From late March until last week, the Harvard Creative Writing Collective hosted a series of poetry readings led by South Asian authors.
The South Asian Poetry Series invited poets of South Asian descent to visit campus, hold readings of their work, and participate in dinners with students and faculty.
Isabel T. Mehta ’24, the series’ lead organizer, said she was first inspired to organize the readings when she heard her teacher Vidyan Ravinthiran, who teaches English, read the one of his poems for the CWC.
“I was blown away because I was in the presence of a South Asian person reading poetry that she had written professionally,” Mehta said. “Being exposed to a South Asian person with a similar background to mine who did this for their career was just mind blowing.”
Ravinthiran helped Mehta organize the events but paid tribute to Mehta for bringing the poets to Cambridge.
“When we get a reading, I’m sure I’ll really enjoy it,” Ravinthiran said. “But it’s absolutely his achievement, and I think that should be clear.”
To organize the first event in the series, Ravinthiran put Mehta in touch with poet Srikanth Reddy ’95, who agreed to read his work to the group. Mehta said many poets were eager to participate in the series when invited.
“Here’s the other thing, poets don’t get a lot of attention – even the very, very good ones – and so they respond to emails very quickly and they respond to everything,” Mehta said.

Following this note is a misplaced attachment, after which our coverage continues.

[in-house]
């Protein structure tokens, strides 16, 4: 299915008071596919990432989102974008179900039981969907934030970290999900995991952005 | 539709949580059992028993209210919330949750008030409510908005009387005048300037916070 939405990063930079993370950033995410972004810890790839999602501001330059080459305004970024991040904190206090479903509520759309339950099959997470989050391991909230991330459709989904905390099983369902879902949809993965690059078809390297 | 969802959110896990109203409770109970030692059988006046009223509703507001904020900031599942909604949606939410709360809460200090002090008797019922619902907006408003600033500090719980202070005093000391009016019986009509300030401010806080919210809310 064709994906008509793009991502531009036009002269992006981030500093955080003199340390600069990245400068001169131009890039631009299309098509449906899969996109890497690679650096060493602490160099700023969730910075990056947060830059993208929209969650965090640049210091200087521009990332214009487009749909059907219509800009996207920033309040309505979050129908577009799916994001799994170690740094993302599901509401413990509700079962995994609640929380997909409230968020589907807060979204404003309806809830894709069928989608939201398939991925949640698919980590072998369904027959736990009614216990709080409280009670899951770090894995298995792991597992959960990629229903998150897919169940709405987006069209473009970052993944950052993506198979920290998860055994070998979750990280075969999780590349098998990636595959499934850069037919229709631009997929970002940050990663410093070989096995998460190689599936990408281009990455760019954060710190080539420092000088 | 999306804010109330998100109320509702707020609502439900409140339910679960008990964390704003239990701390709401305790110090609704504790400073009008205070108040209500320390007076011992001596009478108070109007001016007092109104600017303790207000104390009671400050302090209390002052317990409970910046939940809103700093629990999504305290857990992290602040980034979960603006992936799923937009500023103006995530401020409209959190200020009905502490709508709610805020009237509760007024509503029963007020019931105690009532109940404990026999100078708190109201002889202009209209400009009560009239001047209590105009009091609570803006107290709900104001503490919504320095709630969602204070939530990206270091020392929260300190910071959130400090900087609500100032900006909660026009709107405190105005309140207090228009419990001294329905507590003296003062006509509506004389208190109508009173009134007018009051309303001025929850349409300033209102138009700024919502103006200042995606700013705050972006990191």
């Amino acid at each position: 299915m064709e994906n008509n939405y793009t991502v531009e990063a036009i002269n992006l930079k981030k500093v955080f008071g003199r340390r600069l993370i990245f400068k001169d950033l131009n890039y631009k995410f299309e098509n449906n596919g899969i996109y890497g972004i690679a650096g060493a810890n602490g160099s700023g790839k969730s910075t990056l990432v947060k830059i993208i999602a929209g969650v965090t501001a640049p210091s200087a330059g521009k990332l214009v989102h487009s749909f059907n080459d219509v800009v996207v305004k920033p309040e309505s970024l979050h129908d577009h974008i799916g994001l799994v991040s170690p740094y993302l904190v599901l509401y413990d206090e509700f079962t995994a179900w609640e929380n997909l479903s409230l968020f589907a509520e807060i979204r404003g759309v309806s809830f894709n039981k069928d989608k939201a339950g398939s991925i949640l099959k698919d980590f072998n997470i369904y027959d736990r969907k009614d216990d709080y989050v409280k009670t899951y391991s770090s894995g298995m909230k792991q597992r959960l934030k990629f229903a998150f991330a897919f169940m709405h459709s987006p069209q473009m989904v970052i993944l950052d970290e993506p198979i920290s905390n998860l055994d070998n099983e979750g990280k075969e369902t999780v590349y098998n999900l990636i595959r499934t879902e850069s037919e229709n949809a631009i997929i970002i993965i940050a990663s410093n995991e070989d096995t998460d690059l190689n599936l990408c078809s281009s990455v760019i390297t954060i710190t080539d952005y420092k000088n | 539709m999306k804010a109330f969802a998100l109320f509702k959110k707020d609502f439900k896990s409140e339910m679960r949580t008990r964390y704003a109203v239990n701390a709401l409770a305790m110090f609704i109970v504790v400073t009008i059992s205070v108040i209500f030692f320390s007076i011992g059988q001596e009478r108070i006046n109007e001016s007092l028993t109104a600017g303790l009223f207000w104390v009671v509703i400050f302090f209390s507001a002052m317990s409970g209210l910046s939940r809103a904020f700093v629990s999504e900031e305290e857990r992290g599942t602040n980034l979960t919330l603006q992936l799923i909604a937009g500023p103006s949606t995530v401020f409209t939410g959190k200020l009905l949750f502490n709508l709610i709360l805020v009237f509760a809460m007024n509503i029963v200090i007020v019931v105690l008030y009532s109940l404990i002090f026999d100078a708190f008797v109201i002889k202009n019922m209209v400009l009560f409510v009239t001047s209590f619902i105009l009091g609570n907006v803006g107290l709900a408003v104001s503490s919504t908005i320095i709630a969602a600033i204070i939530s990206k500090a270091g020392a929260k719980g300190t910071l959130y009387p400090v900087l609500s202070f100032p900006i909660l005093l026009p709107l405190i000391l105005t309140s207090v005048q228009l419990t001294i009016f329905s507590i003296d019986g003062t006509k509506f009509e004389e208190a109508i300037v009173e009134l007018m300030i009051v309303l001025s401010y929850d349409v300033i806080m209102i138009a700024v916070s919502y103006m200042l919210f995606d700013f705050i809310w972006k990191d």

Mehta also expressed disillusionment with the accessibility of creative writing spaces in general within the College.
“That’s a really big thing: Being a creative writer at Harvard can be a very daunting thing because most of the spaces that allow you to create, to do creative writing, are very exclusive,” Mehta said.
In response to his observations of exclusion, Mehta joined the CWC and organized these events to create a more inclusive space and increase the visibility of South Asians in areas like English.
“Why don’t we try to get more of these people out? Mehta said. “Not just from Harvard, but try to get them from other areas.”
Creative Writing Collective board member Aarya A. Kaushik ’24 said the poetry series includes optional dinners with the poets before each poetry reading.
“It was just a wonderful experience to see these poets in a more casual environment before going to poetry reading and getting to know them a little better,” Kaushik said.
Kaushik said the poetry series was successful thanks to the support of members of the Creative Writing Collective and students on the Harvard campus.
“We were really happy and a bit surprised, but pleasantly surprised to see that the turnout is definitely not just the Creative Writing Collective,” Kaushik said. “We saw a lot of campus people and even more than that, not just South Asian students or Diaspora students on campus, but students from all walks of life coming to these poetry readings.”
The collective may continue the poetry series given the success of this semester’s iteration, according to Kaushik.
“We would always love to hear them re-read some of their work,” Kaushik added. “Two hours seems like a long time, but honestly, it’s slipped away with these poets, so we’d like to have more events with them, and maybe continue the South Asian poetry lecture series.”